4. Come up with final converged KPOINT grid and plot final E-V and E-A curves (set PREC = High, in VASP).

  5. Provide a final set of values using the converged KPOINT and EOS of your choice. This data will be use for calibrating the MEAM potential.

  6. Report on your results
    1. Copy all summary files to your ICME group folder
    2. Copy final E-A curves (EvsA) for each of the main structures (fcc, bcc, hcp) to your ICME group folder

Generalized Stacking Fault Energy (GSFE) curves (upscaling for MEAM calibration)


Step 1

Edit the script, , to reflect the DFT code you will be using.

# 'qe' - Quantum Espresso
# 'vasp' - VASP
dft = 'qe' 

If using VASP, modify the batch script gsfe.pbs to reflect your system. Change the line beginning

 #PBS -N 

to name your simulation. Change the final line,

 ./ fcc 3.63 partial 

to reflect your structure and the ground state lattice parameter.

If you are using Quantum Espresso, edit the script, , with your material and pseudopotential.

Step 2

If using VASP, modify the pbs script, gsfe.pbs to choose the stacking fault to use.

On the final line,

 ./ fcc 3.63 partial 

change the last term to set the type of stacking fault to use. To see what each of the stacking faults are available for your material, simply run the GSFE script from the command line with


The code will prompt you for the required inputs, and describe the stacking fault types using a face and direction in Miller indices. The name in parentheses will tell you the name to use in your PBS script or command.

Step 3

Modify the python script, , to control how many points are generated.

# Number or location of simulated points. It MUST start with 0.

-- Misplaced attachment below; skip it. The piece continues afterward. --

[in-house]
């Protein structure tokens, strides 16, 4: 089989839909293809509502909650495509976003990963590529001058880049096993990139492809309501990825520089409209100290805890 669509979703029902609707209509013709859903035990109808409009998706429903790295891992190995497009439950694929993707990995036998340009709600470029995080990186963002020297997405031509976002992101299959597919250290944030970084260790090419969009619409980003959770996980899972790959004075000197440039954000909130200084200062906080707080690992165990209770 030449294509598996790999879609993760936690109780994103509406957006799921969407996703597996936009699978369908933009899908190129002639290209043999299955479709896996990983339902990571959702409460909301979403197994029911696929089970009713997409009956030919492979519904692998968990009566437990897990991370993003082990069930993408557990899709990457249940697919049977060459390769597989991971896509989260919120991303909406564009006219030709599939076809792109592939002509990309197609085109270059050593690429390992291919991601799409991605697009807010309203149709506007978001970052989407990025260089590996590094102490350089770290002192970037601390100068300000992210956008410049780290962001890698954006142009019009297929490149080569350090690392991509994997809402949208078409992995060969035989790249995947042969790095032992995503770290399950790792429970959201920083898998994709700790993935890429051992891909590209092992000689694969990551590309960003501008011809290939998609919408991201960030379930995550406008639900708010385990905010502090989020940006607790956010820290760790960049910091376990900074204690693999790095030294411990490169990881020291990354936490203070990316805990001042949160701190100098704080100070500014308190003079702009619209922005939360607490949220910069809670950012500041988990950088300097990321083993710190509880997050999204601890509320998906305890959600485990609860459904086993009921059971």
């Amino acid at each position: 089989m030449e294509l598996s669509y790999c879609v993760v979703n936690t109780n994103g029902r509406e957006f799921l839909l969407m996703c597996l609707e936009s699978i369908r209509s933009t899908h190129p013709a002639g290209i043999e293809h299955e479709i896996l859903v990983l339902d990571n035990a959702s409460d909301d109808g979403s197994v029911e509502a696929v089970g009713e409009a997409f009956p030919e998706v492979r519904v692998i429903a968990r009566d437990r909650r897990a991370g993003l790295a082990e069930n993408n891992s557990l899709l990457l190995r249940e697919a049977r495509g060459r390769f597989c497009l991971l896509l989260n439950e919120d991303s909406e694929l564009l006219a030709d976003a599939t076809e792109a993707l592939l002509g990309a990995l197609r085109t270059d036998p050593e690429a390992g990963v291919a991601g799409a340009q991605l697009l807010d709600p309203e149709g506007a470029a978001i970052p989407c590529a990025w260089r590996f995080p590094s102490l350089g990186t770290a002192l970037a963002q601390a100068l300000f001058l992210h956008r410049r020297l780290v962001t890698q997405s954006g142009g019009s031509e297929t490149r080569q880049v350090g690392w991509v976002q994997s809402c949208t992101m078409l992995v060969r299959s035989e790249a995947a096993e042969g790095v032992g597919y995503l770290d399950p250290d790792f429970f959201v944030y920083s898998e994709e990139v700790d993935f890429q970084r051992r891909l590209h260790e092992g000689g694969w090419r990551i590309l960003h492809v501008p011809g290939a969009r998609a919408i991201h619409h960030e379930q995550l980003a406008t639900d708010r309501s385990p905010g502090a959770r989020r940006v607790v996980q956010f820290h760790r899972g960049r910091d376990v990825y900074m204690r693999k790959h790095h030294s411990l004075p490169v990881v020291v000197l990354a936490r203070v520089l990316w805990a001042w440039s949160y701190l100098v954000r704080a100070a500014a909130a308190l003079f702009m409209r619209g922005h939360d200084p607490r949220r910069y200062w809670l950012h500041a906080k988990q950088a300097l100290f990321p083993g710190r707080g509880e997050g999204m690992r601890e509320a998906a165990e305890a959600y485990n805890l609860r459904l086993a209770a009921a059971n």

#fault_points = [0.0, 1./6., 1./3.]
fault_points = np.linspace(0,1,19)

You can use the commented line ( #fault_points = np.linspace(0,1,19) ) to create evenly spaced points, or the line above it to specify specific points. The displacement is normalized here - points should range from 0 to 1, and start with 0.

Step 4

Run the simulations!

If you are at Mississippi State, logon to one of the the HPC clusters (eg. Raptor) and type

 qsub gsfe.pbs 

Your job will be added to the queue. You can check the status with

 qstat -u YOUR_USERNAME 

GSFE jobs can often take a few to several hours, depending on the number of points, and k-point density. Plan accordingly!

If you are using Quantum Espresso, simply run the command below, replacing the material, structure, lattice parameter, and dislocation type with the ones for your system, as in Steps 1 and 2.

 ./gsfe_curve fcc 3.61 partial 

Step 5

Gather the results.

GSFE_SUMMARY contains the displacement (in units of the lattice parameter) vs. GSFE values in mJ/m^2.

Task Assignment

  1. Produce a GSFE curve for your material.
    1. Take care with the slip system and direction you use! You will need to know this when fitting your MEAM potential. For FCC, we typically look at the Shockley partial curve, {111}<112>.